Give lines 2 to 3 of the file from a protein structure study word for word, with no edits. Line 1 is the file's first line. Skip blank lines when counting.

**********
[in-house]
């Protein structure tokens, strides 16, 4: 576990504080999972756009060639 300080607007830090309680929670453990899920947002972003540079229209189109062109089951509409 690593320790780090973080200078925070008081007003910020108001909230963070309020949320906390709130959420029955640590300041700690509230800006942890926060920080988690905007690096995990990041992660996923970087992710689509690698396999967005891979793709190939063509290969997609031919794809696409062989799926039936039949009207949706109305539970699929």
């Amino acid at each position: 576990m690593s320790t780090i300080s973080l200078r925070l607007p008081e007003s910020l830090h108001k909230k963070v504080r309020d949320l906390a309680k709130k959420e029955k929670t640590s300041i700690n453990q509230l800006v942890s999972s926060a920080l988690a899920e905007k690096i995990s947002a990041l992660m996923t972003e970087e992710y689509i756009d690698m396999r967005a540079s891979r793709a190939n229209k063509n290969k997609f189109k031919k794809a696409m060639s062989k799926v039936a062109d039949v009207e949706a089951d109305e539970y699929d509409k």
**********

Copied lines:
């Protein structure tokens, strides 16, 4: 576990504080999972756009060639 300080607007830090309680929670453990899920947002972003540079229209189109062109089951509409 690593320790780090973080200078925070008081007003910020108001909230963070309020949320906390709130959420029955640590300041700690509230800006942890926060920080988690905007690096995990990041992660996923970087992710689509690698396999967005891979793709190939063509290969997609031919794809696409062989799926039936039949009207949706109305539970699929």
């Amino acid at each position: 576990m690593s320790t780090i300080s973080l200078r925070l607007p008081e007003s910020l830090h108001k909230k963070v504080r309020d949320l906390a309680k709130k959420e029955k929670t640590s300041i700690n453990q509230l800006v942890s999972s926060a920080l988690a899920e905007k690096i995990s947002a990041l992660m996923t972003e970087e992710y689509i756009d690698m396999r967005a540079s891979r793709a190939n229209k063509n290969k997609f189109k031919k794809a696409m060639s062989k799926v039936a062109d039949v009207e949706a089951d109305e539970y699929d509409k």